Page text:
Monday, May 7, 2018

The NBA's "Integrity Fee" is Ridiculous, But Not Unprecedented (Pt I)

In the near future, it’s likely that the U.S. Supreme Court will overturn the Professional and Amateur Sports Protection Act (PASPA). States will then have the right to legalize sports betting within their borders.

In fact, several states have already begun drafting proposals in advance of the Supreme Court’s decision. However, the NBA’s proposed “Integrity Fee” will probably be the main obstacle towards progress with legalization and regulation.

Indiana was the first state to draft a bill that would give 1% of every bet in their state to each respective sports league. This idea came from the NBA and MLB with the argument that an expanded legal sports gambling market will increase their costs associated with monitoring that activity. 

In fairness, the sports leagues will need to spend more money on gambling-related staffing if more states legalize sports betting. However, those costs will be minimal in comparison to the profits generated from increased interest as result of legalized gambling. After all, Adam Silver has openly acknowledged that legalization will definitely benefit his industry.

Simply put, the NBA’s lobbying demands are outrageous. The sports leagues don’t charge licensing fees for accepting wagers on their games. Therefore, there’s no reason to believe that the sports leagues have any legal leverage to negotiate for an Integrity Fee.

Also, a 1% fee may sound inconsequential because many people assume that it’s based on a sportsbook’s revenues or “hold.” Instead, the fee would be based on the total dollar amount of accepted wagers, i.e. a sportsbook’s “handle.”

Sportsbooks have a statistical advantage over the bettors, but the house is not guaranteed a profit. Sports gambling is a low-profit industry. Over the last 23 years, Nevada casinos have earned a “hold” of 4.78%. That hold percentage seems to be declining as bettors are becoming more educated about the industry. Regardless, a 1% Integrity Fee would take roughly 21% of the casinos’ sports betting revenues.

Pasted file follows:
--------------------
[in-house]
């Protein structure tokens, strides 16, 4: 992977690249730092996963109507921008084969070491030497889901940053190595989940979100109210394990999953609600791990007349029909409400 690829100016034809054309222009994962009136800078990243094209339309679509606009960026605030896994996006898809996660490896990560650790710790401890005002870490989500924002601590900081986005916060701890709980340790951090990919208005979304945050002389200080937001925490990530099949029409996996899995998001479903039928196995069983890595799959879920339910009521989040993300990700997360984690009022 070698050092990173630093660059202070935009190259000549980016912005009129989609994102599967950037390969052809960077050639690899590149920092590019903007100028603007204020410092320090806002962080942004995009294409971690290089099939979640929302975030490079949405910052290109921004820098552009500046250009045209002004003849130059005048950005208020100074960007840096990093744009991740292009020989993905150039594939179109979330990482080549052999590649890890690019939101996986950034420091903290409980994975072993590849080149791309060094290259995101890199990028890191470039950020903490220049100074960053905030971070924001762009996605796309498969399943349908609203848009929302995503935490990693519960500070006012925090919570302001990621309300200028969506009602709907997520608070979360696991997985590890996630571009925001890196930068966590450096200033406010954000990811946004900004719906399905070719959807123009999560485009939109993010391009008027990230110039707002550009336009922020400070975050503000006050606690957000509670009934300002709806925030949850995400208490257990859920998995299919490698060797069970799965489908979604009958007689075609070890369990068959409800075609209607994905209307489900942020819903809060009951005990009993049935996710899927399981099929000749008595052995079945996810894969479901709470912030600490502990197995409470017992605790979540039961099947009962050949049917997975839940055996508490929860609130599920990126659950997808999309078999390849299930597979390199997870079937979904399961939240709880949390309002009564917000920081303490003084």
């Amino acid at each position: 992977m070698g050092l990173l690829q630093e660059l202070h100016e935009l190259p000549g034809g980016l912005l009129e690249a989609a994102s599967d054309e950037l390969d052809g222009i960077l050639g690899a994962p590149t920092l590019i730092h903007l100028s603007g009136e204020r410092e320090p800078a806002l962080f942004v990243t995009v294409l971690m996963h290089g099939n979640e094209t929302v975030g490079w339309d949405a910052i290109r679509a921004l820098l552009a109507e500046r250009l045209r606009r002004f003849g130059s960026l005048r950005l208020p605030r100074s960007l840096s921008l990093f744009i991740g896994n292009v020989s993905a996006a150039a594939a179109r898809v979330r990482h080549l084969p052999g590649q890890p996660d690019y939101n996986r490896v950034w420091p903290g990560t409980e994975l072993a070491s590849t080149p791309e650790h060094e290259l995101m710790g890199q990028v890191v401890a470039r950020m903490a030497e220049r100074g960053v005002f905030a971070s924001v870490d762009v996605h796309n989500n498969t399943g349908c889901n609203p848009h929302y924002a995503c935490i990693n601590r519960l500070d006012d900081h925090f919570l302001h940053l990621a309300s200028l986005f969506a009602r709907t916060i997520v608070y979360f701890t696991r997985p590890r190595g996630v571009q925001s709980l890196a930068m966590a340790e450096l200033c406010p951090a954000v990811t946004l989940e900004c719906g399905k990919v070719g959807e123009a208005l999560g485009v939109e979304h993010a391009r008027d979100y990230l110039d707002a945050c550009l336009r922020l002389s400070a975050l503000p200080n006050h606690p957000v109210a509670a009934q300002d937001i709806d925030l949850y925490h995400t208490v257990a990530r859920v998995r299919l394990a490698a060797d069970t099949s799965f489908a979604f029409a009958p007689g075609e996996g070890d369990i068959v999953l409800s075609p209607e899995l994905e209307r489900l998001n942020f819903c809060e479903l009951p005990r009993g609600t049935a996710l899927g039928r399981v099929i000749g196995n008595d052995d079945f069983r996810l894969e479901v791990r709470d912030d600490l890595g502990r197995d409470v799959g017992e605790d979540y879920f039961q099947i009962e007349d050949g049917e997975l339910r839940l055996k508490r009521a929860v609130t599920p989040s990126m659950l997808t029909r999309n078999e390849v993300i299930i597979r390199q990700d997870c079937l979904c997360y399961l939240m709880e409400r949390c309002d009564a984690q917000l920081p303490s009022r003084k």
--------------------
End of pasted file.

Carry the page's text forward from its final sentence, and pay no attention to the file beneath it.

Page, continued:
Jay Kornegay, the Director of the Westgate Las Vegas SuperBook, points out that the Integrity Fee doesn’t include the federal excise tax of 0.25% on the handle or Nevada’s 6.75% tax on the hold. Kornegay also estimates that the sportsbook’s operating costs take away roughly 60% of the revenue. Furthermore, the gaming taxes in Nevada are much lower than several other states.  
Needless to say, if states pass sport gambling bills that include this Integrity Fee, it will be highly counterproductive. To compensate for the cost, legal sportsbooks may need to charge a higher “vig” or commission than illegal bookmakers. Also, those costs will deter many reputable casino operators from offering sports wagering. Therefore, only a small percentage of the existing black market will shift into the legal/regulated market.